As Hollywood continues to unravel in the wake of the Harvey Weinstein scandal, this awards season will certainly have an air of the paradoxical about it. Nevertheless, there’s an interesting bunch lined up this month.
After Wonder Woman had her superb outing earlier this summer, Warner Bros. executives will be anxiously awaiting word on the critical and commercial success of Justice League. However, Professor Marston and the Wonder Women will be discussing the literal origins of the Amazonian Princess – a character born out of the somewhat unconventional life shared by three people.
Robert Pattinson is having anything but a Good Time in the botched-heist drama. Jon Hamm and Amy Schumer prove their acting chops in Marjorie Prime (an artificial-intelligence romance similar to Spike Jonze’s Her) and PTSD-drama Thank You For Your Service, respectively. Annette Bening is already stirring up Oscar buzz for her turn as Golden Age Hollywood star Gloria Grahame in Film Stars Don’t Die in Liverpool. If you’re looking for something more light-hearted, Mila Kunis and the gang are back in A Bad Moms Christmas. And there’s even more to choose from this November…
The Killing of a Sacred Deer – 3rd November
In case his previous films (the wonderfully bizarre Dogtooth and the bizarrely wonderful The Lobster) weren’t zany enough, Yorgos Lanthimos returns with a deliciously dark psychological thriller.
When the surgeon Steven Murphy (Colin Farrell) takes a young boy under his wing (Barry Keoghan, fresh from a scene-stealing performance in Dunkirk), his wife, Anna (Nicole Kidman), and their children’s lives are put at risk when a mysterious ailment befalls them.
The Killing of a Sacred Deer boasts some great talent, namely Kidman, who seems to be experiencing a McConaissance (Kidman-aissance?) of her own. And of course, Lanthimos himself could justly be considered as one of the most exciting working directors – his next film, The Favourite, is certainly on my radar for films to look out for. Until then though, here he delivers another original, chilling feature.
Murder on the Orient Express – 4th November
Following in the footsteps of Sidney Lumet’s 1974 stunner, Kenneth Branagh has assembled quite the cast in his version of Agatha Christie’s classic.
Finding his travel plans disrupted, Hercule Poirot (Branagh himself) is left stranded on a train upon which a gruesome murder has been committed. Stuck countless miles away from help, it’s up to the moustachioed Belgian detective to solve the impossible case.
Widely considered to be the pinnacle of Christie’s extensive bibliography, this first major film adaptation in 43 years is practically buckling under the weight of names like Judi Dench, Penélope Cruz, Johnny Depp, Michelle Pfeiffer, Olivia Colman and Daisy Ridley. Who doesn’t love a good old murder mystery? Especially when everyone’s a suspect…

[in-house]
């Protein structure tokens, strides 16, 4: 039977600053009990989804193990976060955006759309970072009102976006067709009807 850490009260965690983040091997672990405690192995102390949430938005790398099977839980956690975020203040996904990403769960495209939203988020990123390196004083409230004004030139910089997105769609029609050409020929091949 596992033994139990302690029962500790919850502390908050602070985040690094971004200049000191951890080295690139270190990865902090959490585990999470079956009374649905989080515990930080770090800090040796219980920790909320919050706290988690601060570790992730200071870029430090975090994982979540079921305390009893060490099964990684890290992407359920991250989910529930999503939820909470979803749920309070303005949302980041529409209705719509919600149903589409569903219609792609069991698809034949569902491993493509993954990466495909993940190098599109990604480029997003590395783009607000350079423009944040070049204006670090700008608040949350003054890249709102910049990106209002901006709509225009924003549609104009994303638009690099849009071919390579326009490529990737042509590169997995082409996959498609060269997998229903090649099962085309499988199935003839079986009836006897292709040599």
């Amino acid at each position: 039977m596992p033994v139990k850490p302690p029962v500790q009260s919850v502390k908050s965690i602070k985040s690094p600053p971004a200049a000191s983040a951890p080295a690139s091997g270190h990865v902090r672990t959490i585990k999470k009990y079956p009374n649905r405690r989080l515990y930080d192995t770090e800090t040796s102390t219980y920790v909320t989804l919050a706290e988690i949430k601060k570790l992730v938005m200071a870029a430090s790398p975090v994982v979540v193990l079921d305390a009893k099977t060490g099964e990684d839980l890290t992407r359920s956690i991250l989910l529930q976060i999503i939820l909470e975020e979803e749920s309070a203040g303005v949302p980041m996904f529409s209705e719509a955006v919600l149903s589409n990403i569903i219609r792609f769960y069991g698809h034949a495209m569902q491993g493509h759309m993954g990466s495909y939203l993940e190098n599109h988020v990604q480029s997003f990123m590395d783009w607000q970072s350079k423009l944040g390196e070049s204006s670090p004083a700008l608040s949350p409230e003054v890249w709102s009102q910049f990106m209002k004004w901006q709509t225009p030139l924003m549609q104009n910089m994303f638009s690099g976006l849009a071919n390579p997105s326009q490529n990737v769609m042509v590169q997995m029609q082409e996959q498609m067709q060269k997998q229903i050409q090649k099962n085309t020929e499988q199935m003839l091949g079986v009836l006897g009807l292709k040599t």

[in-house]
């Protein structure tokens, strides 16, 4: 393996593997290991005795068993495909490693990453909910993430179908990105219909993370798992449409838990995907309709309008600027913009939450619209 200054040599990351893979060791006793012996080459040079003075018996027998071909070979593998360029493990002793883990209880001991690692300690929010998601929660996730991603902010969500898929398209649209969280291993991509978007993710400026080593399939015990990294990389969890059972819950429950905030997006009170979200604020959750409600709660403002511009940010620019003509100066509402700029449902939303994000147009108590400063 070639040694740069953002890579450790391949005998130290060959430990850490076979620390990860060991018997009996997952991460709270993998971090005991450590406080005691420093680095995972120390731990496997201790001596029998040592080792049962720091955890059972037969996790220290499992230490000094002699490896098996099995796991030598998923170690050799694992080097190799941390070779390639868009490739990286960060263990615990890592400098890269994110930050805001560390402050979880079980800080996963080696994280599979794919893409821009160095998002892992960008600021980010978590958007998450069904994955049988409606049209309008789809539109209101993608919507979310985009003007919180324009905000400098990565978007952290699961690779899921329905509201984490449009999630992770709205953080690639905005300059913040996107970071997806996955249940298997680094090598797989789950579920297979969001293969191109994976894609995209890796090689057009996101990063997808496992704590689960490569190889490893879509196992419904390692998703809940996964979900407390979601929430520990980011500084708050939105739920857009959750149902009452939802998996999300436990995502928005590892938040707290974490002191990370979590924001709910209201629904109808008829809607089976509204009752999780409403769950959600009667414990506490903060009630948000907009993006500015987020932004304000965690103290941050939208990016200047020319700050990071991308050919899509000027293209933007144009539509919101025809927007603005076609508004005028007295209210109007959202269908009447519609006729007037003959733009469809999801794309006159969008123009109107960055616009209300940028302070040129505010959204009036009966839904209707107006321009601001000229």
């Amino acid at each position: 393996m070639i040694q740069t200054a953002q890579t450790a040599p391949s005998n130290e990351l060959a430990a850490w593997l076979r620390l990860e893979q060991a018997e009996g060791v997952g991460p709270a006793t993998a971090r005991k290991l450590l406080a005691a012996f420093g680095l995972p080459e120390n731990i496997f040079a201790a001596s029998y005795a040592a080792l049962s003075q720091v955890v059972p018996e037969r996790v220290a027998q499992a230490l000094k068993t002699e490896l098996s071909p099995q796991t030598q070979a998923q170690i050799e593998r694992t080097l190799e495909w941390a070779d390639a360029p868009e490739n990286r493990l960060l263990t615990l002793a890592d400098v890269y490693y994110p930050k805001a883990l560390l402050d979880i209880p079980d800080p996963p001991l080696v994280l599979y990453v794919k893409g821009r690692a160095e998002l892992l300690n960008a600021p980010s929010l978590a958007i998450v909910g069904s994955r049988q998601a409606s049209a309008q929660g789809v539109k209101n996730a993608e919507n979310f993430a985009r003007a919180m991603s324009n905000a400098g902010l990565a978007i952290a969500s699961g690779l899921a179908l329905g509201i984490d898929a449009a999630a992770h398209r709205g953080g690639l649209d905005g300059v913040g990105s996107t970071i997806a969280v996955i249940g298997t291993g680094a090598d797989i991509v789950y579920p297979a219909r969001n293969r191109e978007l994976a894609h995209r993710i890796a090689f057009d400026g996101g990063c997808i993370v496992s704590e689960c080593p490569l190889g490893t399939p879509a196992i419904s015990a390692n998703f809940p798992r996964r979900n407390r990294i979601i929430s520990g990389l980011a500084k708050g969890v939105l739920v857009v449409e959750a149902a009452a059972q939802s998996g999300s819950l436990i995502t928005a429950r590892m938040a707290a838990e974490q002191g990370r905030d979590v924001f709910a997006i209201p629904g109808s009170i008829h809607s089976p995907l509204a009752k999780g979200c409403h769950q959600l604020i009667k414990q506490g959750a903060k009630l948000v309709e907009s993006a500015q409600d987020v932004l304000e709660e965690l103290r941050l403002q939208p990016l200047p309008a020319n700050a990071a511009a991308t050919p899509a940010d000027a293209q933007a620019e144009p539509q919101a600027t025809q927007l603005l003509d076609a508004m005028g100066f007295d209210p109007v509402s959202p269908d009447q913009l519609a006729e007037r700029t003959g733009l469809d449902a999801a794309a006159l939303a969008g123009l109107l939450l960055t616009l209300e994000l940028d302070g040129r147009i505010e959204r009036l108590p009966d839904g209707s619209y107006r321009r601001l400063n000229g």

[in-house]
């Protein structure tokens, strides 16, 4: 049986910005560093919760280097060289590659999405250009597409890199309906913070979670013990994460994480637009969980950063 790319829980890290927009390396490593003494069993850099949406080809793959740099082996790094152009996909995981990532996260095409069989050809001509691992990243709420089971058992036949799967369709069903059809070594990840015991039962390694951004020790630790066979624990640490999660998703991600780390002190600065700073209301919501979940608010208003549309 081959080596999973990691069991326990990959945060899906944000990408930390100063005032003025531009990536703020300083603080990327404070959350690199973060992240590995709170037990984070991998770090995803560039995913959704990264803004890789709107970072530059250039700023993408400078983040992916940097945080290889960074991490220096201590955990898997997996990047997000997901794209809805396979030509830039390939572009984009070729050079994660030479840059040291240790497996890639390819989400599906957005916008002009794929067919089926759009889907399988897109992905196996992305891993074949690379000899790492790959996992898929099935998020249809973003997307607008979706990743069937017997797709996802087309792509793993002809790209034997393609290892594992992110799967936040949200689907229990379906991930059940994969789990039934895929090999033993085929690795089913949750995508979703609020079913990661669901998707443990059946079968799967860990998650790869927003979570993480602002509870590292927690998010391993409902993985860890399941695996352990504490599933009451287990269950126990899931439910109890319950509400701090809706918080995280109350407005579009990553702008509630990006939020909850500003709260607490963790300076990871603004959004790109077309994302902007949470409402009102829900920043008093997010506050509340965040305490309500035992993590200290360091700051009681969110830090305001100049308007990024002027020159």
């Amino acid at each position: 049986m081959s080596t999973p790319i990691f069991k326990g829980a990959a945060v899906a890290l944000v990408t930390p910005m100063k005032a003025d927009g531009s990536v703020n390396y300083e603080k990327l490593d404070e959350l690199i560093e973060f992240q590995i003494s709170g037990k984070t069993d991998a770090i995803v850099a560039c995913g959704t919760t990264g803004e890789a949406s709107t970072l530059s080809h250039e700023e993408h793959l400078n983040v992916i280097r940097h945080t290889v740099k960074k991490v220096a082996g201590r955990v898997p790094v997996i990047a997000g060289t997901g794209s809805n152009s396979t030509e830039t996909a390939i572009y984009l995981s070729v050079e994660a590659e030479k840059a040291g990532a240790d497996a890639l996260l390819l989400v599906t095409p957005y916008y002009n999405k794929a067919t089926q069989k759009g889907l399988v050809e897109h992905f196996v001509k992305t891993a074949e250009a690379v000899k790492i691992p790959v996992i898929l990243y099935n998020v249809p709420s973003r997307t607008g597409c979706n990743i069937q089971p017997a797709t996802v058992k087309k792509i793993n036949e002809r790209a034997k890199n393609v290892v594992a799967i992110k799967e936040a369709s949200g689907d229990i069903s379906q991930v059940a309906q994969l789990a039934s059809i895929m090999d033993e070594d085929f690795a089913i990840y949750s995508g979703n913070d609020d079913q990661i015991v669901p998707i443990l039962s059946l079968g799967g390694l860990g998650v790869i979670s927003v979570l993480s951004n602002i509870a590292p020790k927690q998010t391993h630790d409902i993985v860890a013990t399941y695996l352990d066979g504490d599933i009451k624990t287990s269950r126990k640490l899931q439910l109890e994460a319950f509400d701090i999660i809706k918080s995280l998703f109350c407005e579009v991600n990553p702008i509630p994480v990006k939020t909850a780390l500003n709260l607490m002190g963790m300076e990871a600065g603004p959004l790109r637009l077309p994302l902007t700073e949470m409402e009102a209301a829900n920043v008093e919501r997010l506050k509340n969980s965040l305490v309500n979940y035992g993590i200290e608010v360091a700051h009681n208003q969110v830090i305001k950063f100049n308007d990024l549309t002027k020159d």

The Florida Project – 10th November
Having received rave reviews after its world premiere at the Cannes Film Festival earlier this year, Sean Baker appears to have directed a true gem of a film.
As told through the eyes of a precocious 6-year-old over the course of a summer, Moonee (breakout Brooklynn Prince) lives with her unconventional, protective mother (Bria Vinaite) in a motel on the outskirts of the Walt Disney World Resort. As she plays with her friends, the disapproval of her mother’s lifestyle from the fatherly motel owner (Willem Dafoe) casts a shadow over her carefree days.
In the same vein as Baker’s previous film Tangerine, The Florida Project should be one of those rare movies that delves into an unknown community and captures its essence perfectly. Of all the awards fodder coming our way in the next few months, this is at the top of my list of ones to watch.
Battle of the Sexes – 24th November
After their remarkable feature debut in 2006 with Little Miss Sunshine, directors Jonathan Dayton and Valerie Faris certainly like to keep their fans waiting, having worked on two films in the past 11 years. Nevertheless, their latest seems to have been worth the wait.
Based on a true story, famed tennis pro Billie Jean King (Emma Stone) bares the weight of sportswomen everywhere when she is challenged to a ‘battle of the sexes’ by the arrogant Bobby Riggs (Steve Carell). However, she’s also facing a much more personal battle too, when she meets Marilyn Barnett (Andrea Riseborough).
Despite making the rounds at Telluride and Toronto a couple of months ago, this doesn’t seem to have captured the hearts of critics with as much intensity as Fox were no doubt hoping for. Still, this should be an inspiring, emotional way to pass a Sunday afternoon.
Lost in Paris – 24th November
Perhaps the least well known of the bunch is this French-Belgian comedy from Dominique Abel and Fiona Gordon, which also screened at Telluride.
When Fiona (Gordon) is called to France to care for her absent-minded aunt (Emmanuelle Riva, in one of her last performances before passing away earlier this year), she reluctantly befriends a homeless man (Abel) who helps her journey through Paris.
From the exquisite trailer, this looks to be a bundle of fun and hilarity. For those who like a Wes Anderson aesthetic mixed with their physical comedy, Lost in Paris should be a joy from start to finish.
Featured image courtesy of Twentieth Century Fox via IMDb.
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